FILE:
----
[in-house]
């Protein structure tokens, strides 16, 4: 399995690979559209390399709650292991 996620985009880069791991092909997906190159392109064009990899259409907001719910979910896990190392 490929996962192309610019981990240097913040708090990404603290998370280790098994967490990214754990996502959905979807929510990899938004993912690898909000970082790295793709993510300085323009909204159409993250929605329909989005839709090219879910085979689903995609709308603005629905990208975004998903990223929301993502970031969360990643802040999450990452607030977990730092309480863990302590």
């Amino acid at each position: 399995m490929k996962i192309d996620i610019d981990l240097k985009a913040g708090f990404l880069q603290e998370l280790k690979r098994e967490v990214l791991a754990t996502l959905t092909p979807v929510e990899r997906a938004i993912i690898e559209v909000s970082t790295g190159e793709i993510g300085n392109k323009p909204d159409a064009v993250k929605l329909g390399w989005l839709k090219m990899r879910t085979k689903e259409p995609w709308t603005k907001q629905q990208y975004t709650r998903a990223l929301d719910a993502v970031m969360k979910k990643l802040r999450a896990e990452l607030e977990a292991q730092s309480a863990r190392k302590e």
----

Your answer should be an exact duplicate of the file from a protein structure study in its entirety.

[in-house]
């Protein structure tokens, strides 16, 4: 399995690979559209390399709650292991 996620985009880069791991092909997906190159392109064009990899259409907001719910979910896990190392 490929996962192309610019981990240097913040708090990404603290998370280790098994967490990214754990996502959905979807929510990899938004993912690898909000970082790295793709993510300085323009909204159409993250929605329909989005839709090219879910085979689903995609709308603005629905990208975004998903990223929301993502970031969360990643802040999450990452607030977990730092309480863990302590």
């Amino acid at each position: 399995m490929k996962i192309d996620i610019d981990l240097k985009a913040g708090f990404l880069q603290e998370l280790k690979r098994e967490v990214l791991a754990t996502l959905t092909p979807v929510e990899r997906a938004i993912i690898e559209v909000s970082t790295g190159e793709i993510g300085n392109k323009p909204d159409a064009v993250k929605l329909g390399w989005l839709k090219m990899r879910t085979k689903e259409p995609w709308t603005k907001q629905q990208y975004t709650r998903a990223l929301d719910a993502v970031m969360k979910k990643l802040r999450a896990e990452l607030e977990a292991q730092s309480a863990r190392k302590e």